109 Ludlow Street
Every time I ask about my great-grandfather
relatives deny knowing anything--
Except that his name was Michael
and he died from a heart attack
when my Bubby was sixteen.
What I know of him
are six stolen photographs
creased and slightly blurry.
He looks like Hitler, I told my mom.
Don’t say that! She scolded.
Rumors circulated that he came from somewhere in South America.
On my Bubby’s death bed I asked her if the rumors of her dad rang true.
I think she slightly shook her head, but I wouldn’t swear to it.
Maybe someone made it up to explain why she was named Juanita
Then a paper surfaced:
Naturalization Certificate #1423062
Immigrated from Russia through Ellis Island
On May 5, 1920
Including a New York City address
Down East Broadway, down Pike, down Canal
Turning left on Ludlow
Just past Delancey
Before Katz’s Deli on the corner of Houston
Eighty-two years later
The air is still bitter
I am not wearing a jacket
The sky is white
There is more graffiti than people
I find the apartment building
Rising six stories above a tailor shop
Cross the street to stand closer to these bricks
Step in front of an oncoming car and jump back
Look at its license plate—my initials.
Coincidence constantly mocks me.
I am in the same doorway
On the same steps
My face pushed up against
The same dirty glass window
A pigeon lands at my feet
and cocks its head at the fire escape ladders
The same way I do
I tell it I love its wings
I confess to the bird
What’s hidden behind walls
And dragged behind boats
The city’s at a standstill.
Michael found Anne.
She is my namesake.
I’m gonna keep walking
And whispering to birds
Someday I will be an ancestor.
A few weeks ago I read the following quote on one of my best friend's facebook profile: "Define yourself radically as one beloved by God. This is the true self. Every other identity is an illusion." After reading it, I left her a note saying that I wasn't trying to stir controversy but that I don't see the way I define myself as an illusion just because I don't really identify with God. I couldn't put my thoughts into more words than that at the time, but I started to think about it more later. If I say I don't identify with "God" or "God's love" or whatever, then what or who can I say I do identify with? I mean, to me, that question has an infinite number of answers. But I've known since age 11 that my best friends and I don't quite see eye to eye when it comes to this religious stuff, and that we bring sometimes polar opposite opinions/beliefs to the table. The conclusion I came to is that I identify myself with my ancestors...or at least I strive to find an identity link within our diminishing family tree.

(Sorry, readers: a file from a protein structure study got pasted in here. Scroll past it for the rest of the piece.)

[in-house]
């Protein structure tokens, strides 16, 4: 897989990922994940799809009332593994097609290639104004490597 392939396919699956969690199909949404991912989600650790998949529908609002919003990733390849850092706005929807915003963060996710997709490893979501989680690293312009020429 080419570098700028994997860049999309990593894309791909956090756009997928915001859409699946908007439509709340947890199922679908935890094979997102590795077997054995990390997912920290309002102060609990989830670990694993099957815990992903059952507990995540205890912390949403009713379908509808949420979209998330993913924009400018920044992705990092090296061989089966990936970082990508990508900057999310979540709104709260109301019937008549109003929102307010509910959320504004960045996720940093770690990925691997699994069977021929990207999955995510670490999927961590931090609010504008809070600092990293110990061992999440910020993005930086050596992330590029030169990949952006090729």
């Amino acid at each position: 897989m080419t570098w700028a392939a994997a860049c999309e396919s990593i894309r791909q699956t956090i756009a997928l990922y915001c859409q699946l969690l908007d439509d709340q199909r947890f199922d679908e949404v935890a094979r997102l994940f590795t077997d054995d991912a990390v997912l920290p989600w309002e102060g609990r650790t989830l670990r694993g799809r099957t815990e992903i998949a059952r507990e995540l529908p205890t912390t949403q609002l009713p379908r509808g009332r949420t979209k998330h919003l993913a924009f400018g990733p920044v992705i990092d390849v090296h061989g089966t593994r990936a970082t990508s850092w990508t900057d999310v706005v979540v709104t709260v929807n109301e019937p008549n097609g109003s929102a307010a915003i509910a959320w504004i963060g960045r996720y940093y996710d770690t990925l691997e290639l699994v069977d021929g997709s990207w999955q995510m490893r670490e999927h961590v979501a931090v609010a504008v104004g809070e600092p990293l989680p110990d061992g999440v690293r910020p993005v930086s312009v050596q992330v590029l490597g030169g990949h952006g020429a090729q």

The other night I spent a few hours at the Borders in Hyde Park flipping through travel magazines. Doing that is bittersweet. It excites me to see pictures and think about all the places I still can look forward to discovering, yet it kind of bums me out because I don't really know when the next time is that I'll get to do major traveling again. But anyway, I was looking at Condé Nast something or other, and the main story in there was all about Bucharest and how Romania will be joining the European Union. This reignited my intense interest in planning a "return to my roots" jaunt around Eastern Europe...specifically Romania, Hungary and Poland. Romania is the one country that I know the exact town that my family came from: Panciu (pronounced: Pon-chu....as my grandpa and dad would respond: "i'm gonna pon-chu!") Finding out that this country is going to join the E.U. made me want to quit my job and go over there right now. I want to see this country before it homogenizes; I want to see this country as it was when my ancestors called it "home" (or whatever "home" is in Yiddish).